Movies  |  Lists

The 50 Best Romantic Comedies of All Time

April 30, 2013  |  12:37pm
The 50 Best Romantic Comedies of All Time
Our list ranges in date from 1934’s It Happened One Night to 2012’s Silver Linings Playbook, covering every decade in between. We only included films where the romance was central to the plot and that we felt were truly funny—whether the dark comedy of Harold and Maude or the slapstick of The Princess Bride. That means that some classic romances like An Affair To Remember and some gut-busting comedies like Bridesmaids got left off (but you should watch them both anyway).

pretty-in-pink.jpg
35. Pretty in Pink
Year: 1986
Director: John Hughes
Let’s ignore the fact that she ends up with the wrong guy in the end (Team Duckie for life!) and examine what makes Pretty in Pink’s Andie so impossibly cool: She works in a record store and has killer taste in music. Her outfits are daring and incredible. She brushes off insults from evil richie-rich Steff (James Spader) like they ain’t no thang. She supports her deadbeat dad and essentially serves as head of their household. But most importantly, she’s the picture of courage, staying true to herself the whole way through and never changing to please Blane and his wealthy friends—and if there’s any single movie character teen girls should be modeling themselves after as they attempt to swim the treacherous waters of high school without drowning, she’s the one.—Bonnie Stiernberg

groundhog-day.jpg
34. Groundhog Day
Year: 1993
Director: Harold Ramis
Bill Murray, director/co-writer Harold Ramis and screenwriter Danny Rubin take a Twilight Zone-esque comedic premise—a self-centered weatherman gets stuck experiencing February 2 again and again—and find unexpected profundity. A more conventional film would have love resolve the chronological predicament, but instead, it falls to Murray to become the best man he can possibly be. A Hollywood comedy that challenges middle-class Americans to better themselves, Groundhog Day doesn’t just elicit laughs, but leaves audiences more deeply moved than they ever expected.—Curt Holman

jerry-maguire.jpg
33. Jerry Maguire
Year: 1996
Director: Cameron Crowe
Besides acting as the megahit blockbuster of 1996, Jerry Maguire also quickly achieved the status of the modern day romantic-comedy done right. Certainly, between Say Anything and Almost Famous, writer/director Cameron Crowe has never been one to hide his inner softie. Jerry Maguire is no different, featuring career-best performances from Tom Cruise, Renee Zellweger and Cuba Gooding Jr. as well as litany of memorable lines still quoted to this day. And, let’s face it, whoever doesn’t get at least a little bit teary-eyed when Renee Zellweger proclaims, “You had me at hello,” is probably a Cylon spy who should be blasted away at once.—Mark Rozeman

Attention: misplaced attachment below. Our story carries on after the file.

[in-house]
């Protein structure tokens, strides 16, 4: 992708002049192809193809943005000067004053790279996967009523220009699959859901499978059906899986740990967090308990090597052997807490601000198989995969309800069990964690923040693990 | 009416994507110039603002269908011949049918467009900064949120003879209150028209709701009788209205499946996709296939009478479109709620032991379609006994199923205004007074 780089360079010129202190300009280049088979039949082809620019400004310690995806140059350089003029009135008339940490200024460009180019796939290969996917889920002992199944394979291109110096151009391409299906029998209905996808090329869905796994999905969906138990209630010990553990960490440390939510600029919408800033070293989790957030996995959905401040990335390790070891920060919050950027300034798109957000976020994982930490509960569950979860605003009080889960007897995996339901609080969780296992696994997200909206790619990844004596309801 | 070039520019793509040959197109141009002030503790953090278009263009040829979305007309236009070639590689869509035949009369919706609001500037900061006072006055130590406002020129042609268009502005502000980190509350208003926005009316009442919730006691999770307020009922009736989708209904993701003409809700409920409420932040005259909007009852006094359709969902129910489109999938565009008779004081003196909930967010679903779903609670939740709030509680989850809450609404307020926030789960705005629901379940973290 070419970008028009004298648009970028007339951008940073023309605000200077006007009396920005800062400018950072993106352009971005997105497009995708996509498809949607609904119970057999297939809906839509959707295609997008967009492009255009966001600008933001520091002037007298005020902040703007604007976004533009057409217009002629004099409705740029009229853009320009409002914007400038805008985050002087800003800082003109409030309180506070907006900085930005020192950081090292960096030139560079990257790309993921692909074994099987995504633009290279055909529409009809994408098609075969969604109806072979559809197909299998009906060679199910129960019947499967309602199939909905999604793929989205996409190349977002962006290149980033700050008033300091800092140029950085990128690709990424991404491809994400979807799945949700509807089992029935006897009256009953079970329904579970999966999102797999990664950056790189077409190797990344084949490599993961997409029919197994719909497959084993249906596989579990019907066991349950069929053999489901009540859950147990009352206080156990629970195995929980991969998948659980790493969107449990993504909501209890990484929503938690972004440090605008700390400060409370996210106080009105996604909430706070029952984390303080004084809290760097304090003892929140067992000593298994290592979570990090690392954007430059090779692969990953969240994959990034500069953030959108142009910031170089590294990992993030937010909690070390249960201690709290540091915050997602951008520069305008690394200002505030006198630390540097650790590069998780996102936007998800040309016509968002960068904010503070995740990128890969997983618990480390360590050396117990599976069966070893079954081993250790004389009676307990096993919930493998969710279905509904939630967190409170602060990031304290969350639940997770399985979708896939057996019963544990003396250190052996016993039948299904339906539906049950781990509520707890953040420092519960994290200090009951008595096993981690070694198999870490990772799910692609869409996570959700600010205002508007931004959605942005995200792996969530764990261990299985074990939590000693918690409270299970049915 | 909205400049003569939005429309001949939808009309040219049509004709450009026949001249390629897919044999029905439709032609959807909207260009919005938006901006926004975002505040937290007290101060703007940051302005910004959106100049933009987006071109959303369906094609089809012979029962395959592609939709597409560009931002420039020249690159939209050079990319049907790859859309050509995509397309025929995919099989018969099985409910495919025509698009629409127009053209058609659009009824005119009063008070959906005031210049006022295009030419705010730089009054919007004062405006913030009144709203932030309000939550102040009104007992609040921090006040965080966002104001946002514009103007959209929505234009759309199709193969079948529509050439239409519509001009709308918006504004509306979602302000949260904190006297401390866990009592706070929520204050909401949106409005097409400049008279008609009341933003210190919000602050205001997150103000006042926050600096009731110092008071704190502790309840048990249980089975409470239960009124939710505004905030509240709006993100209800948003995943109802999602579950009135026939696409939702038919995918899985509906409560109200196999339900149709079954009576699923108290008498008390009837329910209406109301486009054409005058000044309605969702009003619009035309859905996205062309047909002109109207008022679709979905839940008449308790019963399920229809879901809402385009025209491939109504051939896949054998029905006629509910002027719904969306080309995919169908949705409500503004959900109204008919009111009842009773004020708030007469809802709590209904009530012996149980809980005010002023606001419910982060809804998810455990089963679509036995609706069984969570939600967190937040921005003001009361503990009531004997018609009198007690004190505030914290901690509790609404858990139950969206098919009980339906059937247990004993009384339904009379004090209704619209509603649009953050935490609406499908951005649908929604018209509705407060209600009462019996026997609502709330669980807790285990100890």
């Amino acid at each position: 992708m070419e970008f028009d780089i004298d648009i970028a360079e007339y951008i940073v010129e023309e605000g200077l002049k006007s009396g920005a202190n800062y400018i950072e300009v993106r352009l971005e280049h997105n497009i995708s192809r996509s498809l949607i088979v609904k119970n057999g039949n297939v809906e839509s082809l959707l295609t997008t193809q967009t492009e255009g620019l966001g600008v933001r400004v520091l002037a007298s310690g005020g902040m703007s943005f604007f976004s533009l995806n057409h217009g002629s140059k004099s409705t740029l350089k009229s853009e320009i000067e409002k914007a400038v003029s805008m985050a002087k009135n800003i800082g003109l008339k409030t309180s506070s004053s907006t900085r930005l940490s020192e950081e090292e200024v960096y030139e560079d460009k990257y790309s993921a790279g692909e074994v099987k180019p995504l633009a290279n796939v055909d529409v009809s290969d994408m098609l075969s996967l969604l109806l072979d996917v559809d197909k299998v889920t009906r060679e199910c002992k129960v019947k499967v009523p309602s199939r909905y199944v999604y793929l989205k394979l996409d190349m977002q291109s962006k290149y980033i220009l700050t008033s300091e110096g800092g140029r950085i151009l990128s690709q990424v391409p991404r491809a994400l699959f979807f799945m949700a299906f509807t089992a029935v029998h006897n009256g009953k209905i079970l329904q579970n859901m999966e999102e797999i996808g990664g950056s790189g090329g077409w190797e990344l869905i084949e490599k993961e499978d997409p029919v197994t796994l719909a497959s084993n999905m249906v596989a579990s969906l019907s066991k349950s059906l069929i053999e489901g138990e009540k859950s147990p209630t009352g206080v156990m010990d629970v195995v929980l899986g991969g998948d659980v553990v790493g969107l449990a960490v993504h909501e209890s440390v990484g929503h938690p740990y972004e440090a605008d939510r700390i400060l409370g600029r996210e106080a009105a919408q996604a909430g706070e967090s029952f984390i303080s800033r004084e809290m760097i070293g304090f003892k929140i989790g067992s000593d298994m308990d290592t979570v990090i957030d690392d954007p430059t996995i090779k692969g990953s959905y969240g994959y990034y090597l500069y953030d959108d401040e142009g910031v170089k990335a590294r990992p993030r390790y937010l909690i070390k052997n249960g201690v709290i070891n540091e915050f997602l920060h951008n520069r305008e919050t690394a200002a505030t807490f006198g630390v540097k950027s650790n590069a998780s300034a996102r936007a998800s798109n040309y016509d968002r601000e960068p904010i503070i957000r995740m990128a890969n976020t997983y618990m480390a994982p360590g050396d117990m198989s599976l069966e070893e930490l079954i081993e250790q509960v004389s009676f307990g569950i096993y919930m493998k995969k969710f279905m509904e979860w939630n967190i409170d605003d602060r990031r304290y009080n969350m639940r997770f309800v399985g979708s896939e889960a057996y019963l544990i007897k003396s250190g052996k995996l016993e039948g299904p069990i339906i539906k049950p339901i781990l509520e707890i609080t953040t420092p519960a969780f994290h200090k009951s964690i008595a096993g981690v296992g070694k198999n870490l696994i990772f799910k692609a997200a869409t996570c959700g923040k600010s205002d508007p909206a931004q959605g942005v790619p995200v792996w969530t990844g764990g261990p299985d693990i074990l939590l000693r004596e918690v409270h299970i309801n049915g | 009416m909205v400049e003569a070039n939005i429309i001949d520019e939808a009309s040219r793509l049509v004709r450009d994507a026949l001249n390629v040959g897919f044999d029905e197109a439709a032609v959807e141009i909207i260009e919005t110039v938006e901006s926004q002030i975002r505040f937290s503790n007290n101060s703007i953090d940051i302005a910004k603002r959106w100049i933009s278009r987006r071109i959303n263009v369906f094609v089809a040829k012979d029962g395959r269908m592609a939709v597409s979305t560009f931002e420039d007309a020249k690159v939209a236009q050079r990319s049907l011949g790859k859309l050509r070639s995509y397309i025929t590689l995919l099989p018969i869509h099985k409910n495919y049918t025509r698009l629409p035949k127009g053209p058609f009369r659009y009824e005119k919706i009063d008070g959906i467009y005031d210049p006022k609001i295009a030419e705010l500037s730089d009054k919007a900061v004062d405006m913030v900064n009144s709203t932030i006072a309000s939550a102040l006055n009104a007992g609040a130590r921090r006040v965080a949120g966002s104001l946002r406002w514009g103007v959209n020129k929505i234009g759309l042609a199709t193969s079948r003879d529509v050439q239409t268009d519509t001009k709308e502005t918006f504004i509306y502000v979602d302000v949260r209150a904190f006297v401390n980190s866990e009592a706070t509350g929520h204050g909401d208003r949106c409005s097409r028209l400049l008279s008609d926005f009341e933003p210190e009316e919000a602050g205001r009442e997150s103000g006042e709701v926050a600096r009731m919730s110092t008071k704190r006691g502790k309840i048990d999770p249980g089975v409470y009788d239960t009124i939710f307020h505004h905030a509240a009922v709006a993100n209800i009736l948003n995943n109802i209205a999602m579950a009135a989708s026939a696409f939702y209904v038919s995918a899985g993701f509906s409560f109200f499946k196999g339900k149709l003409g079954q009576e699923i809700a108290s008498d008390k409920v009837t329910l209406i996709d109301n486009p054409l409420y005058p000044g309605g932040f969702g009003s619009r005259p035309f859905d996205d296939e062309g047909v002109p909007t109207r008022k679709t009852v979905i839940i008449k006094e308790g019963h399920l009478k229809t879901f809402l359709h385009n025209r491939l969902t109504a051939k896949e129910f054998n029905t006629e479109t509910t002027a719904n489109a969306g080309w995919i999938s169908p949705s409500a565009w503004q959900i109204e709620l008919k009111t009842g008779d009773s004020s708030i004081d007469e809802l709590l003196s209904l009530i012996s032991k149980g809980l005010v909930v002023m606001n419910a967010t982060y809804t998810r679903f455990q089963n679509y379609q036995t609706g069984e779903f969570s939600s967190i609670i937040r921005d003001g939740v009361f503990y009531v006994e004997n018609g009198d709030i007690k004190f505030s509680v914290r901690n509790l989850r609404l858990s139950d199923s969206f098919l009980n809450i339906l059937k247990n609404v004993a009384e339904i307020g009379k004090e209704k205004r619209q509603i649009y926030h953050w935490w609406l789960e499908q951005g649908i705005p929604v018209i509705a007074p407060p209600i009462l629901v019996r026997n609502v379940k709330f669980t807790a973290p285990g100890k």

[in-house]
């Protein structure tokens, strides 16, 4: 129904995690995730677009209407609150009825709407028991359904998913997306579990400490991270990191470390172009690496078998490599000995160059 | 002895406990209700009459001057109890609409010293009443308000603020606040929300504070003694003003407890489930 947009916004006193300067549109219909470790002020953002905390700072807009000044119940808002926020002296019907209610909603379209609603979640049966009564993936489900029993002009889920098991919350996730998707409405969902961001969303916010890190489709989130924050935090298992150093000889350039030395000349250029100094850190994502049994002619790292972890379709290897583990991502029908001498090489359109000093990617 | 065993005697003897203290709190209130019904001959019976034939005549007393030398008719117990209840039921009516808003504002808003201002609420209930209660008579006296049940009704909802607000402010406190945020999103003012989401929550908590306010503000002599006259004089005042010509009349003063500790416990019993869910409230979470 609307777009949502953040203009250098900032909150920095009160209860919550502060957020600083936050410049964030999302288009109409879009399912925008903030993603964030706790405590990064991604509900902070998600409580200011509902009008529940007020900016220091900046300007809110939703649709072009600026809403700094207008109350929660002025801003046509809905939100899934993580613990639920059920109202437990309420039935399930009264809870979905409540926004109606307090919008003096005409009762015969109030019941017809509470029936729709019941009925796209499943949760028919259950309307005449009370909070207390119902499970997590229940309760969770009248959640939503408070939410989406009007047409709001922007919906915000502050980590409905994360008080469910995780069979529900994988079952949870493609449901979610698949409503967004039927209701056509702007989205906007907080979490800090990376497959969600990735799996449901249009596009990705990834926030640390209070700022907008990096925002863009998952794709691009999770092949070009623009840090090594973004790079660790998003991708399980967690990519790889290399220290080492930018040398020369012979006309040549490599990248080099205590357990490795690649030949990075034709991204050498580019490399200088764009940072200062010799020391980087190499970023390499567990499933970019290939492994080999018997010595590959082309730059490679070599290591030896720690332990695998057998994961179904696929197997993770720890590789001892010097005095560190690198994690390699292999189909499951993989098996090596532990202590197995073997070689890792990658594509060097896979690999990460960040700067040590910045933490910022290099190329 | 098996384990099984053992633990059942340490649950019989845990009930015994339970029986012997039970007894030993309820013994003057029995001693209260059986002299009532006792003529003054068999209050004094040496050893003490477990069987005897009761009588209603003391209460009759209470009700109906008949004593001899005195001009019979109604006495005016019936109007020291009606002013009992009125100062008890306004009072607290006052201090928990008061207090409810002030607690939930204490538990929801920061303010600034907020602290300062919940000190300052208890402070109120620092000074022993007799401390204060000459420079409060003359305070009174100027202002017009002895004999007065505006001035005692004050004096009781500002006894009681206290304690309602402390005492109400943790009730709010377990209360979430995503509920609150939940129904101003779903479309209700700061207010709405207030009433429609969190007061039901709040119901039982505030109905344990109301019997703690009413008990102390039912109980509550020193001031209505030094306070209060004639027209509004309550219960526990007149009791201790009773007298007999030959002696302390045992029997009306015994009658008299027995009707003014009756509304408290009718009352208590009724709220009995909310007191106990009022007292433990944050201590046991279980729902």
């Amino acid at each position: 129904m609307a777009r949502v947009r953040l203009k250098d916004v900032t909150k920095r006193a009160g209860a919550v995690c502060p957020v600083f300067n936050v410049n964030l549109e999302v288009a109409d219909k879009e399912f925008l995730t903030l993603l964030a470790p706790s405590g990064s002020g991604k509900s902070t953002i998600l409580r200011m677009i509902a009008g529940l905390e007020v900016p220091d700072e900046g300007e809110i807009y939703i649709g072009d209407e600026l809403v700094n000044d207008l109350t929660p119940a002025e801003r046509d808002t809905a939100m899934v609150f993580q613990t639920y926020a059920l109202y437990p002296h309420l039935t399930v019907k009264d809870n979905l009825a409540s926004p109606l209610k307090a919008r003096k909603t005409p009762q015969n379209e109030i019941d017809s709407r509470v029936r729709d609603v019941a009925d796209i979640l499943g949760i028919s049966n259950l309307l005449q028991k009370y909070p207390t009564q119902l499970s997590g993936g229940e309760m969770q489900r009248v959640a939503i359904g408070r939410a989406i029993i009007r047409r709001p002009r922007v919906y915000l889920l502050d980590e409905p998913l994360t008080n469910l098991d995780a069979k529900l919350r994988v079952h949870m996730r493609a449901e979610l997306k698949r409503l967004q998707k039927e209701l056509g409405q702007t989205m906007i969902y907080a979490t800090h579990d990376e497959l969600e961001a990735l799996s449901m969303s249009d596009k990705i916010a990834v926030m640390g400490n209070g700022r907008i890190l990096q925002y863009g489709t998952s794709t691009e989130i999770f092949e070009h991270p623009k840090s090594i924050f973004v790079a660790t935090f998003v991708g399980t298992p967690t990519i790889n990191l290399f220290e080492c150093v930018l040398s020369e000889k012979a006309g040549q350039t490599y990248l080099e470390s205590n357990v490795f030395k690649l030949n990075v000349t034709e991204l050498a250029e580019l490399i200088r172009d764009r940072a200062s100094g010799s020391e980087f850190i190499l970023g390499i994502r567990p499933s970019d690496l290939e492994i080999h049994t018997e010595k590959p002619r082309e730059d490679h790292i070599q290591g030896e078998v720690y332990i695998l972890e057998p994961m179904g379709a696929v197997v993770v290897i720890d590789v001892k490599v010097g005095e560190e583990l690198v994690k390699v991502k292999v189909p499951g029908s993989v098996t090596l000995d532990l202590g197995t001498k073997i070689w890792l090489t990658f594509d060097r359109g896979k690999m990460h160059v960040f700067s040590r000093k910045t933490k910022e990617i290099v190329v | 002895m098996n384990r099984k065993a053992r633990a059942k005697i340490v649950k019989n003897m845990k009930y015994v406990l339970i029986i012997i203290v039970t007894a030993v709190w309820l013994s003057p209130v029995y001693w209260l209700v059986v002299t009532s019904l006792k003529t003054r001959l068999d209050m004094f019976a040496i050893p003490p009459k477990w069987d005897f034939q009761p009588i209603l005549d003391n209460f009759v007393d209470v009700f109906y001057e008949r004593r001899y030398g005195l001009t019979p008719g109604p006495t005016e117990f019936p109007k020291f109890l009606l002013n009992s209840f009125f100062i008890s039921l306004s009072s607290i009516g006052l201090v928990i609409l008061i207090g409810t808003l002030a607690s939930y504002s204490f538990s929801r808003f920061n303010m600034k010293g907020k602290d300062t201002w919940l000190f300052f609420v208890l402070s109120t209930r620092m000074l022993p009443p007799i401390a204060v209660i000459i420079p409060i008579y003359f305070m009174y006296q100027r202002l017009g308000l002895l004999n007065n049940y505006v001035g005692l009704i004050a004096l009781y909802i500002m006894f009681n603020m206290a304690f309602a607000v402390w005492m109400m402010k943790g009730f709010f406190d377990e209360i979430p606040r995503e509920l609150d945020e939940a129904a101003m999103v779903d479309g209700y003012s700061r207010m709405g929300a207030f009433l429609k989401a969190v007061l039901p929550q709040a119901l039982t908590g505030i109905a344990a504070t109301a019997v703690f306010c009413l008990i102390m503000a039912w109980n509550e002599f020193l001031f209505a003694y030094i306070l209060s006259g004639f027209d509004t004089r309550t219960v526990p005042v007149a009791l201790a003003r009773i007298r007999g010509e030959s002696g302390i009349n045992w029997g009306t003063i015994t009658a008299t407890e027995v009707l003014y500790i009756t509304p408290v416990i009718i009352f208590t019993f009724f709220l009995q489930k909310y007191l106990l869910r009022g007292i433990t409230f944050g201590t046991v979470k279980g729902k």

african-queen.jpg
32. The African Queen
Year: 1951
Director: John Huston
The madcap, screwball comedies of the ‘30s and ‘40s helped set the template for the battle-of-the-sexes comedies that would populate American cinemas for years to come (and still do, to some extent). Writer/director John Huston’s genius in making The African Queen was taking the feuding couple out of the metropolitan areas for which they’d often been associated with and instead placing them square in the middle of an inhospitable jungle. With the added element of survival driving their journey, the flirtatious banter between classy widow Rose Sayer (Katherine Hepburn) and crass boatman Charlie Allnut (Humphrey Bogart) crackles all the more, making for a rom-com as vicious as it is sweet.—Mark Rozeman

wall-e.jpg
31. Wall-E
Year: 2008
Director: Andrew Stanton
Before you cry foul, let’s think about the plot of Wall-E for a second: lonely boy meets girl, falls in love, and chases girl to the ends of the earth—or, in this case, the universe. How is that not a romantic comedy? Nevermind they’re robots. Nevermind the lack of dialogue. Nevermind it’s animated. When Wall-E and Eve dance together in the sky amongst the stars, we might as well be watching the second coming of Fred Astaire and Ginger Rogers.—Jeremy Medina

wedding-banquet.jpg
30. The Wedding Banquet
Year: 1993
Director: Ang Lee
Ang Lee’s sophomore feature The Wedding Banquet is an unorthodox rom-com in that it’s not so much about the forming of a relationship as it is about covering up an existing one. Wai-Tung is a gay man living happily with his partner in Manhattan. Due his parent’s conservative nature, he has yet to inform them of his sexuality. As such, they continually badger him to marry a girl and settle down. In an attempt to kill two birds with one stone, Wai-Tung decides to marry his neighbor Wei Wei, a poor artist from mainland China in desperate need of a green card. Besides allowing Wei Wei to stay and work in the U.S., Wai-Tung also hopes to finally get his parent;s off his back. This plan backfires, however, when his parents arrive from Thailand with the intention of throwing him an elaborate wedding. A film that mixes madcap comedy with poignant domestic drama, The Wedding Banquet may not be a conventional romantic comedy, but it certainly stands as one of the best.—Mark Rozeman

waitress.jpg
29. Waitress
Year: 2007
Director: Adrienne Shelly